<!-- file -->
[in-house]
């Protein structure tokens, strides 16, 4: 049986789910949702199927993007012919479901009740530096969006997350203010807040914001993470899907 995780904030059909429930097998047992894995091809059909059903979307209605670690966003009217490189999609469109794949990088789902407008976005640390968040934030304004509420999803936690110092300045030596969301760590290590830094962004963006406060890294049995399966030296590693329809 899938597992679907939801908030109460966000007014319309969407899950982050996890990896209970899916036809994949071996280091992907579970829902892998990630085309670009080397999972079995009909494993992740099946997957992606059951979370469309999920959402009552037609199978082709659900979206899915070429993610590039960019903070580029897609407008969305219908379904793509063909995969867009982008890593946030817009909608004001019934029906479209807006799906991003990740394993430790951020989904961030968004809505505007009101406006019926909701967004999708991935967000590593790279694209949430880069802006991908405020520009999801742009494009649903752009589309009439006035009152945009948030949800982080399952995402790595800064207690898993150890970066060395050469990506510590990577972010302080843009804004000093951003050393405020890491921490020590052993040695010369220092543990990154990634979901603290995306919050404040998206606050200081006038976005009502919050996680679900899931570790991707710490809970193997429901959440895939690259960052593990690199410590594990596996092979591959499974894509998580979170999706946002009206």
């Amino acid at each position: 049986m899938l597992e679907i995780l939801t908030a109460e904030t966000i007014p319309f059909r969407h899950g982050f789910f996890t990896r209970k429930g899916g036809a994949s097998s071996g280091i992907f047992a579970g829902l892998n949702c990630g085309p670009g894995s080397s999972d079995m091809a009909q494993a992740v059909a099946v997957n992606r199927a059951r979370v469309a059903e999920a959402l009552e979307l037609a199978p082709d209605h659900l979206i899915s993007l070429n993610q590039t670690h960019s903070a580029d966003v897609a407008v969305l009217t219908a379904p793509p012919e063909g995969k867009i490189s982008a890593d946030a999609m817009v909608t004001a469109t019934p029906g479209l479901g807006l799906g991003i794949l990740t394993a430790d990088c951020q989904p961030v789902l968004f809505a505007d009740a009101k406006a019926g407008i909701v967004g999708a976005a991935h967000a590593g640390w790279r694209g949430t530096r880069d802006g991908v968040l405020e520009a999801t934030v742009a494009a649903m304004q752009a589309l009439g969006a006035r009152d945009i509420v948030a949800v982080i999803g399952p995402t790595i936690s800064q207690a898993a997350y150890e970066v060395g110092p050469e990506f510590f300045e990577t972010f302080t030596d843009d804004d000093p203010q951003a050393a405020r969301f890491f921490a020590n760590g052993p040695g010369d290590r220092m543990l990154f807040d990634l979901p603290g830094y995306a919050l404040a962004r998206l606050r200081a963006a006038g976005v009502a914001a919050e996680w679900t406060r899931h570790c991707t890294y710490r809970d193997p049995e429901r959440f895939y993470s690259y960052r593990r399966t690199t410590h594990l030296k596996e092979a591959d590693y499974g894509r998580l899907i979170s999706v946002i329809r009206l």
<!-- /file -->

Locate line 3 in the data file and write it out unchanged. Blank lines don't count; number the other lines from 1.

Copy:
């Amino acid at each position: 049986m899938l597992e679907i995780l939801t908030a109460e904030t966000i007014p319309f059909r969407h899950g982050f789910f996890t990896r209970k429930g899916g036809a994949s097998s071996g280091i992907f047992a579970g829902l892998n949702c990630g085309p670009g894995s080397s999972d079995m091809a009909q494993a992740v059909a099946v997957n992606r199927a059951r979370v469309a059903e999920a959402l009552e979307l037609a199978p082709d209605h659900l979206i899915s993007l070429n993610q590039t670690h960019s903070a580029d966003v897609a407008v969305l009217t219908a379904p793509p012919e063909g995969k867009i490189s982008a890593d946030a999609m817009v909608t004001a469109t019934p029906g479209l479901g807006l799906g991003i794949l990740t394993a430790d990088c951020q989904p961030v789902l968004f809505a505007d009740a009101k406006a019926g407008i909701v967004g999708a976005a991935h967000a590593g640390w790279r694209g949430t530096r880069d802006g991908v968040l405020e520009a999801t934030v742009a494009a649903m304004q752009a589309l009439g969006a006035r009152d945009i509420v948030a949800v982080i999803g399952p995402t790595i936690s800064q207690a898993a997350y150890e970066v060395g110092p050469e990506f510590f300045e990577t972010f302080t030596d843009d804004d000093p203010q951003a050393a405020r969301f890491f921490a020590n760590g052993p040695g010369d290590r220092m543990l990154f807040d990634l979901p603290g830094y995306a919050l404040a962004r998206l606050r200081a963006a006038g976005v009502a914001a919050e996680w679900t406060r899931h570790c991707t890294y710490r809970d193997p049995e429901r959440f895939y993470s690259y960052r593990r399966t690199t410590h594990l030296k596996e092979a591959d590693y499974g894509r998580l899907i979170s999706v946002i329809r009206l």